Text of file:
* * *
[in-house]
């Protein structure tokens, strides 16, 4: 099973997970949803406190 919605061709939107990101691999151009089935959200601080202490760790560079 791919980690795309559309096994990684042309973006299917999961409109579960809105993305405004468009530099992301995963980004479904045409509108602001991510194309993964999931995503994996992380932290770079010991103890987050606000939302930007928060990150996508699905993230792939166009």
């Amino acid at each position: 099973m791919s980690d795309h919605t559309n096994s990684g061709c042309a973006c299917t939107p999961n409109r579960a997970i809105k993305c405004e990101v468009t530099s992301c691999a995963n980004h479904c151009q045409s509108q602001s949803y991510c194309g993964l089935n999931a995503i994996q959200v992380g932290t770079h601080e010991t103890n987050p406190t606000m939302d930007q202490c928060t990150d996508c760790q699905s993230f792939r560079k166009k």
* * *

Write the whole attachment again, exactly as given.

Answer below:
[in-house]
């Protein structure tokens, strides 16, 4: 099973997970949803406190 919605061709939107990101691999151009089935959200601080202490760790560079 791919980690795309559309096994990684042309973006299917999961409109579960809105993305405004468009530099992301995963980004479904045409509108602001991510194309993964999931995503994996992380932290770079010991103890987050606000939302930007928060990150996508699905993230792939166009």
């Amino acid at each position: 099973m791919s980690d795309h919605t559309n096994s990684g061709c042309a973006c299917t939107p999961n409109r579960a997970i809105k993305c405004e990101v468009t530099s992301c691999a995963n980004h479904c151009q045409s509108q602001s949803y991510c194309g993964l089935n999931a995503i994996q959200v992380g932290t770079h601080e010991t103890n987050p406190t606000m939302d930007q202490c928060t990150d996508c760790q699905s993230f792939r560079k166009k």